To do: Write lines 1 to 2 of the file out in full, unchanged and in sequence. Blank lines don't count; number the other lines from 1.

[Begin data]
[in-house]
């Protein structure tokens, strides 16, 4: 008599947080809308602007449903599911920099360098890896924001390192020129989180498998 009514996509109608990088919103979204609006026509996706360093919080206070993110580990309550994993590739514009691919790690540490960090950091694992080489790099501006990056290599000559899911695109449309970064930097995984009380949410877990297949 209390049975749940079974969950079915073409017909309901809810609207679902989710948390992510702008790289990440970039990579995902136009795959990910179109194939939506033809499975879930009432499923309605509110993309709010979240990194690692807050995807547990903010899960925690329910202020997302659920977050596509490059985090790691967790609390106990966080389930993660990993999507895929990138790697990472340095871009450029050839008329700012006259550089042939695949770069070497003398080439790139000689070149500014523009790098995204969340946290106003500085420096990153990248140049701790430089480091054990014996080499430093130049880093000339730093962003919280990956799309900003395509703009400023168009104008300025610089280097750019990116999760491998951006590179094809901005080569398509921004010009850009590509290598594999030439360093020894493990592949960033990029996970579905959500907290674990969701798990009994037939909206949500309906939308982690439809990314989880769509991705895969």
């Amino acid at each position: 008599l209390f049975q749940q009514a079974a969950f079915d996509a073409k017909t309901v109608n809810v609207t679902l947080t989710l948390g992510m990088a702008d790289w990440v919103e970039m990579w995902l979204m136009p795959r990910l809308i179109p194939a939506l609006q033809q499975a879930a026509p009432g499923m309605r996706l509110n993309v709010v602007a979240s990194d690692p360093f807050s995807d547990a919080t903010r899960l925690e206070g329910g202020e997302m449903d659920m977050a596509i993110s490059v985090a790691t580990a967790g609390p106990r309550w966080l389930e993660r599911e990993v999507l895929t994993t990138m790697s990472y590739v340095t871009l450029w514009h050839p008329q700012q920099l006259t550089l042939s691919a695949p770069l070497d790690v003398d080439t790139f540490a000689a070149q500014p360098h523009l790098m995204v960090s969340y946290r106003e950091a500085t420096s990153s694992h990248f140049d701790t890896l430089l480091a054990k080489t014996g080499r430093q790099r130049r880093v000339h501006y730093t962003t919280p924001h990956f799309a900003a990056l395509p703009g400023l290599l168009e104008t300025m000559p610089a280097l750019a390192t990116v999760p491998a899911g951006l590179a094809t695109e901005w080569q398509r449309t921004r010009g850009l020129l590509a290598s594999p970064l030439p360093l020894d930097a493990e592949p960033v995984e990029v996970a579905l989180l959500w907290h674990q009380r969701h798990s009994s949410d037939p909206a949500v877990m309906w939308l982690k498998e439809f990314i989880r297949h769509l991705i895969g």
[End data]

[in-house]
């Protein structure tokens, strides 16, 4: 008599947080809308602007449903599911920099360098890896924001390192020129989180498998 009514996509109608990088919103979204609006026509996706360093919080206070993110580990309550994993590739514009691919790690540490960090950091694992080489790099501006990056290599000559899911695109449309970064930097995984009380949410877990297949 209390049975749940079974969950079915073409017909309901809810609207679902989710948390992510702008790289990440970039990579995902136009795959990910179109194939939506033809499975879930009432499923309605509110993309709010979240990194690692807050995807547990903010899960925690329910202020997302659920977050596509490059985090790691967790609390106990966080389930993660990993999507895929990138790697990472340095871009450029050839008329700012006259550089042939695949770069070497003398080439790139000689070149500014523009790098995204969340946290106003500085420096990153990248140049701790430089480091054990014996080499430093130049880093000339730093962003919280990956799309900003395509703009400023168009104008300025610089280097750019990116999760491998951006590179094809901005080569398509921004010009850009590509290598594999030439360093020894493990592949960033990029996970579905959500907290674990969701798990009994037939909206949500309906939308982690439809990314989880769509991705895969």